Joint Statement of KRW Law and the Pat Finucane Centre on Campbell Family Civil Action against the State

Family of Glenanne Gang Murder Victim Pat Campbell settle Legal Action


Today in Belfast High court Mr. Justice McAlinden was told that a long running legal action taken by the widow of murder victim Patrick Campbell was now resolved. Mrs Campbell had issued a High Court civil action against the Chief Constable of the PSNI and the MOD alleging collusion between the killers and State agencies.


On 29th October 1973 Mr. Campbell was murdered in Banbridge in front of his wife Margaret and their 3 children by Loyalist terrorist group The UVF. One of 2 killers, Robert (Robin) John Jackson firing 9 times into the hallway of the family home, shot him dead. Neither Jackson nor his accomplice were ever brought to justice. Significantly a week after the atrocity police recovered 79 rounds of ammunition at Jackson’s house. He was then arrested and put onto an Identification Parade where he was then picked out by Pats widow Margaret. RUC officers also recovered a notebook with entries including names, addresses and vehicle registration details all of which could only have come from UDR intelligence sources.


Yet incredibly all charges against Jackson were later dropped. His only punishment was court martial and expulsion from the UDR. Jackson was a leader of Mid Ulster UVF he went on to kill dozens more innocent people right through to the early 1990s. It remains one of the greatest injustices of the Conflict that this psychotic serial killer wasn’t put behind bars when there was a chance to do that. The police and military personnel bear responsibility for that. As we’ve seen so often in Troubles related legacy cases the State prioritized protecting a wider intelligence agenda over its obligation to prosecute killers.


Outside court today Pats daughter Donna Campbell said.


“On behalf of the family of my father Pat (Patrick) Campbell I would like to say that this day has been a long time coming. My daddy was killed on 29 October 1973. That evening changed the rest of our lives. My mum was left to bring-up three young children, we are immensely proud of her here today.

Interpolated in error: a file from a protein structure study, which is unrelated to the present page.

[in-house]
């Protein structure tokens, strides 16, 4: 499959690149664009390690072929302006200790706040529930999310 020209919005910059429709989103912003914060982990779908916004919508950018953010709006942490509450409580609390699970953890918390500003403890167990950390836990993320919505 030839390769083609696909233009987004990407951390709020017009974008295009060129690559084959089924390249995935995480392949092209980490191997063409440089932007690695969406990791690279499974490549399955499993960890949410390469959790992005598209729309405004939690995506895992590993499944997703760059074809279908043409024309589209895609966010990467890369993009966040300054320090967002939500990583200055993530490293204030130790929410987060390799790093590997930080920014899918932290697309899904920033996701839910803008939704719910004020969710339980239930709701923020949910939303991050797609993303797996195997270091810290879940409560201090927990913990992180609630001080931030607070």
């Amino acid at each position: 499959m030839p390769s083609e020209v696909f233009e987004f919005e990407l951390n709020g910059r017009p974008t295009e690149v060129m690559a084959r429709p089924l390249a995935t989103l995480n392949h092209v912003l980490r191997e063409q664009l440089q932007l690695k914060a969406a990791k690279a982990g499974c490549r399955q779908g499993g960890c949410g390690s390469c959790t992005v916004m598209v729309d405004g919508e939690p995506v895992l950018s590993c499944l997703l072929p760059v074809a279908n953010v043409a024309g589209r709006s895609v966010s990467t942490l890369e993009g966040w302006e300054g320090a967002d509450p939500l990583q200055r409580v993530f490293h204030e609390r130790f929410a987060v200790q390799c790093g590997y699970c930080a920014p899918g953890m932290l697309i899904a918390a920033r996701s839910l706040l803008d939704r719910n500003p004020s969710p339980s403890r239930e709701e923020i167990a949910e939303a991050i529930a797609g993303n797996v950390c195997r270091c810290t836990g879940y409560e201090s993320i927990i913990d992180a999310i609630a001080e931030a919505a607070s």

Unfortunately, she has had to fight throughout her whole life in an effort to get justice for the murder of her husband and our father and grandfather. She should not have had to do that. Within days if not hours those who murdered my dad were known to the police. My mum identified Robin Jackson as one of the men who she answered the door to. She had to go into the same room as him and identify him to the police, this was exceptionally traumatic for her, but she did it as she knew it was the right thing to do. Unfortunately, the bodies of the state that were then tasked to prosecute Jackson failed in their duty. They not only failed our family, but they failed the many families of his subsequent victims, and they failed this society.


This acknowledgement by the state today in the form of damages paid to our family is an acknowledgement of that failing and should be seen as an acknowledgement of that failing.


My mum can now rest easy knowing that she has done all she can to honor Dad’s memory and to hold the state to account.”


Pat’s widow Margaret Campbell said,


“I’ve fought nearly 50 years seeking justice for Pat. Fighting to get secret intelligence papers linking the man who killed my husband to the security forces was going to take a lot more time. It is time I don’t really have as I’m not getting any younger. What I do have is confidence that Jon Boutcher’s review into the terrorist activities of the Glennane Gang will deliver the sort of answers that my civil case couldn’t do, at this stage anyway. For these reasons I can rest easy knowing that I sued the British Government over the failed investigation into Pats murder and received a settlement. I don’t want to let this day go by without thanking Anne Cadwallader of The PFC whose incredible support gave me the strength to keep going. She can’t be here today at the court but importantly she was on the sitelink when the settlement was announced. “


Alan Brecknell of The Pat Finucane Centre who attended court to support the Campbell family added,


“There is something wrong with a society that forces the widow and children of Pat Campbell to have to take legal action against elements of that state to get some small level of satisfaction for the pain and hurt that was visited on the family late in the evening of Monday 29 October 1973 by then serving UDR member Robin Jackson (21 August 1973 to 4 March 1974) and other members of his UVF team.


On the night Jackson and his accomplice came to Margaret’s door they wore no masks nor any form of disguise, they were obviously confident that they would not be brought to justice for the murder of Pat.